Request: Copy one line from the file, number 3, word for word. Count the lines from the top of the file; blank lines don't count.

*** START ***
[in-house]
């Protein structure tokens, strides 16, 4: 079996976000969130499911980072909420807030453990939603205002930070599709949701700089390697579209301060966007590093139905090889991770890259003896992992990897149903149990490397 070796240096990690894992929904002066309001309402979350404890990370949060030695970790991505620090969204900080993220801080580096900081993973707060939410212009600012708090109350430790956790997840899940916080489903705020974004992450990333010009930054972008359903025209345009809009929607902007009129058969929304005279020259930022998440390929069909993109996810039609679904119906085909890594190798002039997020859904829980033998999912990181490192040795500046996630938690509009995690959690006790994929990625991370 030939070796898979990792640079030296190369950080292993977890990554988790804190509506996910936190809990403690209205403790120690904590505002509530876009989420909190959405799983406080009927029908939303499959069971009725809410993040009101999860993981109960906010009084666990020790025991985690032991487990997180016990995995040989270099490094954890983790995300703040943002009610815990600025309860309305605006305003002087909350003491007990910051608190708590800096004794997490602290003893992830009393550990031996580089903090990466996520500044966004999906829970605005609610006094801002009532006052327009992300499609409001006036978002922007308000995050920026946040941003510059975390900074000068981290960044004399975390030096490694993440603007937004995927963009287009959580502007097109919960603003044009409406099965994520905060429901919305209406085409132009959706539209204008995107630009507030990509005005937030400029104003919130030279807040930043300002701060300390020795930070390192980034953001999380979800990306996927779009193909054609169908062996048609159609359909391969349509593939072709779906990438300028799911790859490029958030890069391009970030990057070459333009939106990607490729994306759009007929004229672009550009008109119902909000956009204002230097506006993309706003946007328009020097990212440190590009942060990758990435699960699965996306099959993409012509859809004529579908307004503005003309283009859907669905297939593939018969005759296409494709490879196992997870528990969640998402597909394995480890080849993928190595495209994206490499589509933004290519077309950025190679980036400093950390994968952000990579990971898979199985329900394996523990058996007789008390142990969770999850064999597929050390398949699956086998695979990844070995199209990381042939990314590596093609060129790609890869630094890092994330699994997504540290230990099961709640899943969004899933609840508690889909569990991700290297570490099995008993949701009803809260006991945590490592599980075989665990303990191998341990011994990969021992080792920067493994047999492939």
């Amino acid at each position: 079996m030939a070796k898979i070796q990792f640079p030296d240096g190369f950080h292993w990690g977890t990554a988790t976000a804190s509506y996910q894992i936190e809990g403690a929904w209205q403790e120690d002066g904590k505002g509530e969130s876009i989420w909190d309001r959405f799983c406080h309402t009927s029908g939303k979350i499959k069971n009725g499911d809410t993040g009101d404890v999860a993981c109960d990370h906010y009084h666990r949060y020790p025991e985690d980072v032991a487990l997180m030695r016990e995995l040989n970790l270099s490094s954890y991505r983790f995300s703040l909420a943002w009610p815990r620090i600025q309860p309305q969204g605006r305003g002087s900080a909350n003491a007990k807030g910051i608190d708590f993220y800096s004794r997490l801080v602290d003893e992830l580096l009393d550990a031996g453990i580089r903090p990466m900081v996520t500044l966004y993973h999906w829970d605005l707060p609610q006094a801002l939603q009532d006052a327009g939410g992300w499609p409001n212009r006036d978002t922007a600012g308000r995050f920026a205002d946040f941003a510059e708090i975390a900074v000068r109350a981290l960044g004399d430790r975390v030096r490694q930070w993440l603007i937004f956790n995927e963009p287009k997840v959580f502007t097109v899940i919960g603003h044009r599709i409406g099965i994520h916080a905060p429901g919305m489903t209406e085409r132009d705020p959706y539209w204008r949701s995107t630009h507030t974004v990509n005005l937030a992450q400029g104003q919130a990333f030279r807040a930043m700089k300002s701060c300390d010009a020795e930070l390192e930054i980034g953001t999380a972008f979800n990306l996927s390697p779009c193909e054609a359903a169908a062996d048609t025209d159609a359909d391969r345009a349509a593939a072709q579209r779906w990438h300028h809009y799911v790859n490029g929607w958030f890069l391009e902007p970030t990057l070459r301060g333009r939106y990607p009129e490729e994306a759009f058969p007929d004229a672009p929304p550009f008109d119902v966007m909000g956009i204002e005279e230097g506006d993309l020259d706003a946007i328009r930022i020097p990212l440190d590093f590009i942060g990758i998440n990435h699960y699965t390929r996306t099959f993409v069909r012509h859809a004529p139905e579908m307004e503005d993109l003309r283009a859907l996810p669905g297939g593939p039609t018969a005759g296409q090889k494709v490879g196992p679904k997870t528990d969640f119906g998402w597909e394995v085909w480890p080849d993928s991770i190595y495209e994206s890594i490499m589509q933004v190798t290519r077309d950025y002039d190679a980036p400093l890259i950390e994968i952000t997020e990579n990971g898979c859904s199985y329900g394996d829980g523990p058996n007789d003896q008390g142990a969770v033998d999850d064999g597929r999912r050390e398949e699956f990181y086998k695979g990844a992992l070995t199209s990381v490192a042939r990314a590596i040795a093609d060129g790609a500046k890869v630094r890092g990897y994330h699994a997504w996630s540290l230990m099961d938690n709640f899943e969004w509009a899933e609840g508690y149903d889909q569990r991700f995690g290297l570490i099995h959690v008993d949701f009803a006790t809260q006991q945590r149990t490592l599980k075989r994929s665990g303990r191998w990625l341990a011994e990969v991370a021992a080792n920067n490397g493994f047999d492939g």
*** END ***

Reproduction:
């Amino acid at each position: 079996m030939a070796k898979i070796q990792f640079p030296d240096g190369f950080h292993w990690g977890t990554a988790t976000a804190s509506y996910q894992i936190e809990g403690a929904w209205q403790e120690d002066g904590k505002g509530e969130s876009i989420w909190d309001r959405f799983c406080h309402t009927s029908g939303k979350i499959k069971n009725g499911d809410t993040g009101d404890v999860a993981c109960d990370h906010y009084h666990r949060y020790p025991e985690d980072v032991a487990l997180m030695r016990e995995l040989n970790l270099s490094s954890y991505r983790f995300s703040l909420a943002w009610p815990r620090i600025q309860p309305q969204g605006r305003g002087s900080a909350n003491a007990k807030g910051i608190d708590f993220y800096s004794r997490l801080v602290d003893e992830l580096l009393d550990a031996g453990i580089r903090p990466m900081v996520t500044l966004y993973h999906w829970d605005l707060p609610q006094a801002l939603q009532d006052a327009g939410g992300w499609p409001n212009r006036d978002t922007a600012g308000r995050f920026a205002d946040f941003a510059e708090i975390a900074v000068r109350a981290l960044g004399d430790r975390v030096r490694q930070w993440l603007i937004f956790n995927e963009p287009k997840v959580f502007t097109v899940i919960g603003h044009r599709i409406g099965i994520h916080a905060p429901g919305m489903t209406e085409r132009d705020p959706y539209w204008r949701s995107t630009h507030t974004v990509n005005l937030a992450q400029g104003q919130a990333f030279r807040a930043m700089k300002s701060c300390d010009a020795e930070l390192e930054i980034g953001t999380a972008f979800n990306l996927s390697p779009c193909e054609a359903a169908a062996d048609t025209d159609a359909d391969r345009a349509a593939a072709q579209r779906w990438h300028h809009y799911v790859n490029g929607w958030f890069l391009e902007p970030t990057l070459r301060g333009r939106y990607p009129e490729e994306a759009f058969p007929d004229a672009p929304p550009f008109d119902v966007m909000g956009i204002e005279e230097g506006d993309l020259d706003a946007i328009r930022i020097p990212l440190d590093f590009i942060g990758i998440n990435h699960y699965t390929r996306t099959f993409v069909r012509h859809a004529p139905e579908m307004e503005d993109l003309r283009a859907l996810p669905g297939g593939p039609t018969a005759g296409q090889k494709v490879g196992p679904k997870t528990d969640f119906g998402w597909e394995v085909w480890p080849d993928s991770i190595y495209e994206s890594i490499m589509q933004v190798t290519r077309d950025y002039d190679a980036p400093l890259i950390e994968i952000t997020e990579n990971g898979c859904s199985y329900g394996d829980g523990p058996n007789d003896q008390g142990a969770v033998d999850d064999g597929r999912r050390e398949e699956f990181y086998k695979g990844a992992l070995t199209s990381v490192a042939r990314a590596i040795a093609d060129g790609a500046k890869v630094r890092g990897y994330h699994a997504w996630s540290l230990m099961d938690n709640f899943e969004w509009a899933e609840g508690y149903d889909q569990r991700f995690g290297l570490i099995h959690v008993d949701f009803a006790t809260q006991q945590r149990t490592l599980k075989r994929s665990g303990r191998w990625l341990a011994e990969v991370a021992a080792n920067n490397g493994f047999d492939g």